Payday loans have been becoming increasingly popular in recent months as the soaring cost of living continues to put pressure on people's finances.
At moneysupermarket, we've seen demand for payday loans jump 400% between January and March this year. And it has soared further over the last few weeks as the double whammy Bank Holidays has taken its toll on many people's finances.
What are payday loans?
Payday loans are short-term loans aimed at financially challenged workers who are finding it difficult to make it through to their next payday.
The amounts on offer to payday loan borrowers usually range from £100 to £300, but can go up to £1,000.
The term of the loans is almost always set at 31 days, while the money can generally be in your account on the same day as your application - if it is accepted.
Some payday loan providers even advertise the ability to get the cash to you within just one hour. You will need a regular income and a current account to qualify.
Why do people take them out?
Running out of money towards the end of the month is not always down to poor budgeting or Bank Holiday fun.
Research indicates that more than a third of payday loans are used to pay bills. But a further 27% are taken out to cover the cost of an emergency purchase such as a replacement boiler, which is difficult to predict or pay for if you do not have rainy day savings in place.
Another 20% are taken out by people who need the money for a special occasion of some kind, which leaves just 17% of payday loans made to borrowers who "just need cash".
Are they a sensible way to borrow?
Payday loans can be a good way to get you out of financial hot water in the short term.
However, it is an expensive way to borrow and a payday loan should only be used to plug a short term funding gap. As with all loans, costs do vary, but if you look to borrow £100 you'll typically have to pay £125 back over a maximum of 31 days. Borrow £300 and you'll repay £375.
It's when you convert this into an annual percentage rate that it looks exorbitant. Payday UK, for example, has an APR of 1286.2% and this is one of the lowest on the market.
That said, it can be misleading to focus on the APRs of payday loans as the short-term nature of the products means you shouldn't be borrowing on them over a year. The amount you pay in interest is therefore limited by the 31-day term.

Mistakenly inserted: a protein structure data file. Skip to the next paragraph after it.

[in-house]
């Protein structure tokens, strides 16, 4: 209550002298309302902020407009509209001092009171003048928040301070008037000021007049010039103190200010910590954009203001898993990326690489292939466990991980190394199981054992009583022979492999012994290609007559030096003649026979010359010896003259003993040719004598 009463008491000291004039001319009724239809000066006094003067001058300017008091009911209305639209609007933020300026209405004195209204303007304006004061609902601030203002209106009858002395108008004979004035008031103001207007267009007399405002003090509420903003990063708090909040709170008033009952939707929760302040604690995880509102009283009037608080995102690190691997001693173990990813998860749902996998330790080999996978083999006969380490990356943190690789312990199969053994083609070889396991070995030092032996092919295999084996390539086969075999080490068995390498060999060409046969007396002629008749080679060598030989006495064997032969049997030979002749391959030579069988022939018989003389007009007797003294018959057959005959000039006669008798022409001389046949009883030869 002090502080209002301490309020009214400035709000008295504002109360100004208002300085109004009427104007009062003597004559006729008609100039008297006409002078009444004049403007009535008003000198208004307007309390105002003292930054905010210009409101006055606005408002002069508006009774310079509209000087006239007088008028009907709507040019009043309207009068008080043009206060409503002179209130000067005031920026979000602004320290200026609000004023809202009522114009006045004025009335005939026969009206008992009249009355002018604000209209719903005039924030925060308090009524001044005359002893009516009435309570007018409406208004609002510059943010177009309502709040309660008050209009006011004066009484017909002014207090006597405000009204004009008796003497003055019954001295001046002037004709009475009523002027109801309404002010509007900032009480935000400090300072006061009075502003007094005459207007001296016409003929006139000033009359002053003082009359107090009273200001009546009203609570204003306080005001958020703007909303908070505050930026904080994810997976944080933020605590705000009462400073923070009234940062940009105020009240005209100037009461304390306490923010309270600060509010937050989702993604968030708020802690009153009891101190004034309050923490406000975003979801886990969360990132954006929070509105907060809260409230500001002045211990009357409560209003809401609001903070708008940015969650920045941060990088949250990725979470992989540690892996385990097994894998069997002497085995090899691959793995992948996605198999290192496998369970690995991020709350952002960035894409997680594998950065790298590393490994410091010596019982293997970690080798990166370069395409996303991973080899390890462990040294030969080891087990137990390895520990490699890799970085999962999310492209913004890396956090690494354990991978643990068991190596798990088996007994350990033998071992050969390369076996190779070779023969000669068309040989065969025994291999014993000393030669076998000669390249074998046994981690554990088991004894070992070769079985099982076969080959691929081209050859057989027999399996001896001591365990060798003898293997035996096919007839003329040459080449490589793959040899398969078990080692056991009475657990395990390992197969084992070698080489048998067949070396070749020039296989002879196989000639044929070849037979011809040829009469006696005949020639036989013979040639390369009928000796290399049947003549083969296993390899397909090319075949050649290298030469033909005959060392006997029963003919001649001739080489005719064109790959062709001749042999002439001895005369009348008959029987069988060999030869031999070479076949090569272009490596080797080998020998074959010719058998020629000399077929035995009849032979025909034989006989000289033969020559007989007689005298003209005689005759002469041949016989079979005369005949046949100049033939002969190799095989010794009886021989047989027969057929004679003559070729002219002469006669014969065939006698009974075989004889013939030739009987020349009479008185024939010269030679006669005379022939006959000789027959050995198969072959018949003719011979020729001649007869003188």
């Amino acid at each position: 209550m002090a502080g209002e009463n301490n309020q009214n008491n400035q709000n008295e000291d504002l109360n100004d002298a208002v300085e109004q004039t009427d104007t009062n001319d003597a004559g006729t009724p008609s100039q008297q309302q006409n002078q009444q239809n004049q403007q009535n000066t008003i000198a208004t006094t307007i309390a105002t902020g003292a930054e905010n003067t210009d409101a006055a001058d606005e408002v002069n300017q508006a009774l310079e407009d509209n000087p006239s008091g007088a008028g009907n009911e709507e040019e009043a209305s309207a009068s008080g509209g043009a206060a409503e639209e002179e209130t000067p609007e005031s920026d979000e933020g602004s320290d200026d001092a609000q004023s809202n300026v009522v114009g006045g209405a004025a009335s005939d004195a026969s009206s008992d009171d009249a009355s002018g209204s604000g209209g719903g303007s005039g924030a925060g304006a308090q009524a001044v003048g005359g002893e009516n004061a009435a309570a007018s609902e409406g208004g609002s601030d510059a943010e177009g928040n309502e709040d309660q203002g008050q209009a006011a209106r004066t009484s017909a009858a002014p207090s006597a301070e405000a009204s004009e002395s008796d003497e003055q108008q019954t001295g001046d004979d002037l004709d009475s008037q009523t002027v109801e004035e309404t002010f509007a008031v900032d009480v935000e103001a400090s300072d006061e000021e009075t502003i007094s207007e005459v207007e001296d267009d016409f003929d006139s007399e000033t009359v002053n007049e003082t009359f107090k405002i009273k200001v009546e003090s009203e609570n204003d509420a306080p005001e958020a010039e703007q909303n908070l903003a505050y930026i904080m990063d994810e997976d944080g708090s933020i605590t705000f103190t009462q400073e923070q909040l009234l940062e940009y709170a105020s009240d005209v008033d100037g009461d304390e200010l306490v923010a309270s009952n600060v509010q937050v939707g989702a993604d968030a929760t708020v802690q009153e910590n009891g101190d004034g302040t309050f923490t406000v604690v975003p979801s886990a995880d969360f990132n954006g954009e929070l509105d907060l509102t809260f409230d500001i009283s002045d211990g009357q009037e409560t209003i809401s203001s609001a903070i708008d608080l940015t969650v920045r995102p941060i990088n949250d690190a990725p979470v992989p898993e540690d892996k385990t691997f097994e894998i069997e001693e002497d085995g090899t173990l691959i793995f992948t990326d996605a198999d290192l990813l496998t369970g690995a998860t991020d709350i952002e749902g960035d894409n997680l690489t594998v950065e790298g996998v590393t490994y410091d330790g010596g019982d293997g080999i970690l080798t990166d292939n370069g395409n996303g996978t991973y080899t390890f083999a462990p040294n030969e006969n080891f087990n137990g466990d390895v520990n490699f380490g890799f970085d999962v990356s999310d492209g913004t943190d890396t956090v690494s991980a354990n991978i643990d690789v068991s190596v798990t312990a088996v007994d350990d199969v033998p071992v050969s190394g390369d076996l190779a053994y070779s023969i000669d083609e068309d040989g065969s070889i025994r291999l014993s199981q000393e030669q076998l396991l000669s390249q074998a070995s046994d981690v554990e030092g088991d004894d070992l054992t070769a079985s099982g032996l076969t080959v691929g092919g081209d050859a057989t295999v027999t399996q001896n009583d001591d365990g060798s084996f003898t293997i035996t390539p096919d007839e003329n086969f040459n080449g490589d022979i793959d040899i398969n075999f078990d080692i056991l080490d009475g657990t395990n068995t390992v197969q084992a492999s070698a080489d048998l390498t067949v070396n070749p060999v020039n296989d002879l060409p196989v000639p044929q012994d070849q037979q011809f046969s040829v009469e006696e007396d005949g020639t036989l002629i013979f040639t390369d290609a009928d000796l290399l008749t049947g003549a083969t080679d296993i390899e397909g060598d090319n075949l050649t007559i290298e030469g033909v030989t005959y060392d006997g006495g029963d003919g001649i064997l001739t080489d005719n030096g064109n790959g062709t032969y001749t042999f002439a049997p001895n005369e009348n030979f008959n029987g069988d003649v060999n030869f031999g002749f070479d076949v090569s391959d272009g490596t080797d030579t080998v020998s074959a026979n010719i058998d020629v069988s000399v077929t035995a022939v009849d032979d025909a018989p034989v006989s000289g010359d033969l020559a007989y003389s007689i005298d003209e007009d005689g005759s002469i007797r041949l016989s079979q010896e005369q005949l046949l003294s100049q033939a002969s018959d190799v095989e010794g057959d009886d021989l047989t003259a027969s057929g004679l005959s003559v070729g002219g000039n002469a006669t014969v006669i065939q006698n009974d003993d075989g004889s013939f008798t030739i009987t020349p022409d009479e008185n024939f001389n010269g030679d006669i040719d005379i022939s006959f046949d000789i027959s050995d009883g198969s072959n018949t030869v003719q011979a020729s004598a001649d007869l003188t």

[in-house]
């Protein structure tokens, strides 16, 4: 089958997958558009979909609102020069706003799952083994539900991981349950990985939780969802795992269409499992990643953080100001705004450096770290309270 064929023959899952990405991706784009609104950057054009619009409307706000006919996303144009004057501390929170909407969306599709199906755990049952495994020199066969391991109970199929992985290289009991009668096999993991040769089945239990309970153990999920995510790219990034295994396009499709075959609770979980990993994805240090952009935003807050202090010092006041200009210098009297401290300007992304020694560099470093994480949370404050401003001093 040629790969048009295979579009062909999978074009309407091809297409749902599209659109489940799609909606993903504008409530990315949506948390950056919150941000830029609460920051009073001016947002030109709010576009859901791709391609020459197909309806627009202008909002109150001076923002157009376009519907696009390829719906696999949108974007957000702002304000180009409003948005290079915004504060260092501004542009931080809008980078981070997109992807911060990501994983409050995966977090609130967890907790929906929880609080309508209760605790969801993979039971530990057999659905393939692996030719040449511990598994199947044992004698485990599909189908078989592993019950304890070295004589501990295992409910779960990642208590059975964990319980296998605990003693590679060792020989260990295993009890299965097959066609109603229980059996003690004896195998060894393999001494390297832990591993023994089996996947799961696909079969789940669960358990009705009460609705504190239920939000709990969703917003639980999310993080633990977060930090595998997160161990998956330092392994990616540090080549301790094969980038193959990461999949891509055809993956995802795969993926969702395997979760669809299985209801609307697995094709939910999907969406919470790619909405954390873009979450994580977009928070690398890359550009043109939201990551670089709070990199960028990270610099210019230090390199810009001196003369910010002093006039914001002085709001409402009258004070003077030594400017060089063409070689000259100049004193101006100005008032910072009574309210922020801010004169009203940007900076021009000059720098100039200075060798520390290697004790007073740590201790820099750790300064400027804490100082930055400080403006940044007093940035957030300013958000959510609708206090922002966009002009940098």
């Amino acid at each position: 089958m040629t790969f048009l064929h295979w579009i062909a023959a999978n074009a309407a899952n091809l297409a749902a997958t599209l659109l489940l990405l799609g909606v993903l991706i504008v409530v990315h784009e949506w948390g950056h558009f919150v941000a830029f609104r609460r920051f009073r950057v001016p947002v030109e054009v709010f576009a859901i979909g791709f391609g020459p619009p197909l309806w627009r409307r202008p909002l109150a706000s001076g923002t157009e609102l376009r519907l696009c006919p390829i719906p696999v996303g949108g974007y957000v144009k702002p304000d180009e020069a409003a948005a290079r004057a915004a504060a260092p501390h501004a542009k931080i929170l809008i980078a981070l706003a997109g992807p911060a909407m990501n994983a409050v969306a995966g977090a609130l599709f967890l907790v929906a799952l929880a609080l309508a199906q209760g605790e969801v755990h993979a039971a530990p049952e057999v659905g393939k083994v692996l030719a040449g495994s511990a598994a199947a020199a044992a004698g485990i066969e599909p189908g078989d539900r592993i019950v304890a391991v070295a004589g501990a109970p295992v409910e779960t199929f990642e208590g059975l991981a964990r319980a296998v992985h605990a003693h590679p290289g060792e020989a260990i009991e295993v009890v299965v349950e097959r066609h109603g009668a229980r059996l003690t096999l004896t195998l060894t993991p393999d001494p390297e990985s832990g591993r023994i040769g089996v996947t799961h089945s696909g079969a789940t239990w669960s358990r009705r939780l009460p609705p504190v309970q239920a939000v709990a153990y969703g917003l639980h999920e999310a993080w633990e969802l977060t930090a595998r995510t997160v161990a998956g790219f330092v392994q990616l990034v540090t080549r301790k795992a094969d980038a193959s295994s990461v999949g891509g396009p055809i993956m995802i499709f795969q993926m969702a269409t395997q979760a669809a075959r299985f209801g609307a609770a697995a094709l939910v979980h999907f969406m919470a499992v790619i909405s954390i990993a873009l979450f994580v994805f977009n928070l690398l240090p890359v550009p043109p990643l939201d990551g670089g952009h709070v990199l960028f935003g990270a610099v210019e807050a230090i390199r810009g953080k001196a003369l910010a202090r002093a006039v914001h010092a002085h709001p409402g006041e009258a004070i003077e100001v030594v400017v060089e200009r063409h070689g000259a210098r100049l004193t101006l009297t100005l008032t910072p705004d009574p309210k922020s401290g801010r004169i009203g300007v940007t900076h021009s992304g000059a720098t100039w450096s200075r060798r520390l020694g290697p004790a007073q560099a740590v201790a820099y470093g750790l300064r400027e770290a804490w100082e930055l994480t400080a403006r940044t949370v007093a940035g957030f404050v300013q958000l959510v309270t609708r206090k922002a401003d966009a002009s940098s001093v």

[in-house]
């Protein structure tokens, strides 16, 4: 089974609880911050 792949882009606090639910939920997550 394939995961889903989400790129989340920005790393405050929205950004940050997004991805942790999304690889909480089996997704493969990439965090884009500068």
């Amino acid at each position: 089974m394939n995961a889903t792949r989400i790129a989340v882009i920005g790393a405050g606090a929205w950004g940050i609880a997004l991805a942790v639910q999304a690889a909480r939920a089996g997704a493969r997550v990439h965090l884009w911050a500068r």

For those really short towards the end of the month, that may therefore seem a reasonable price to pay - especially as they can get their hands on the money the very same day.
However, the problem is that borrowers who take out payday loans are often seriously strapped for cash. And if you fail to repay the full amount on the date agreed, the sky-high interest rates can cause the amount you pay to soar - leaving you with a huge bill that can quickly spiral out of control.
Loans of this kind are therefore best treated as a last resort, especially if there is a chance that you will not be able to repay them within the specified term.
What are the alternatives?
As mentioned above, the best way to avoid having to take out a payday loan is to build up a rainy day savings pot that you can dip into when times are tough. For this you should use an easy-access savings account that will not penalise you or make you wait for withdrawals.
The best unlimited-access account of this kind on the market at the moment is
Northern Rock's E-Saver Issue 5 at 3.01%, including a 12-month 1.50% bonus. However, you will need £1,000 to open this account, so if you are starting from scratch the Santander eSaver Issue 3 account is a better bet as it can be opened with just £1.
The rate is also very competitive at
3.00%, although it does include a steep 12-month bonus of 2.50%, so you will need to move your money when this disappears. Other forms of borrowing
For those yet to create a savings nest egg, alternatives to payday loans include credit cards and personal loans.
If you have a good credit score, for example, you could apply for the
Marks & Spencer Credit Card, which offers new customers 15 months of interest-free shopping.
However, anyone opting for this way of borrowing will need to be disciplined enough not to run up large debts that they cannot pay off within the 0% period. Otherwise, the interest charged could end up costing them more over the long term. The representative APR on the M&S card, for example, is
15.9% (variable). Benefits of personal loans
Personal loans have the advantage of setting the amount you borrow at the outset. Borrowers on a budget may also appreciate the fact that the payments are set at the same level every month.
However, while rates are significantly lower than those payable on payday loans, the best deals are reserved for those with excellent credit histories.
Sainsbury's has the leading unsecured loan. It is offering a representative APR of 6.7% on loans between £7,500 and £14,999, over terms of one to three years. The representative APR is slightly higher at 6.8% if you want to borrow over a longer term.
Both personal loan and credit card applications are also likely to take much longer than payday loans to come through, meaning you will have to wait for the cash.
Please note: Any rates or deals mentioned in this article were available at the time of writing. Click on a highlighted product and apply direct.
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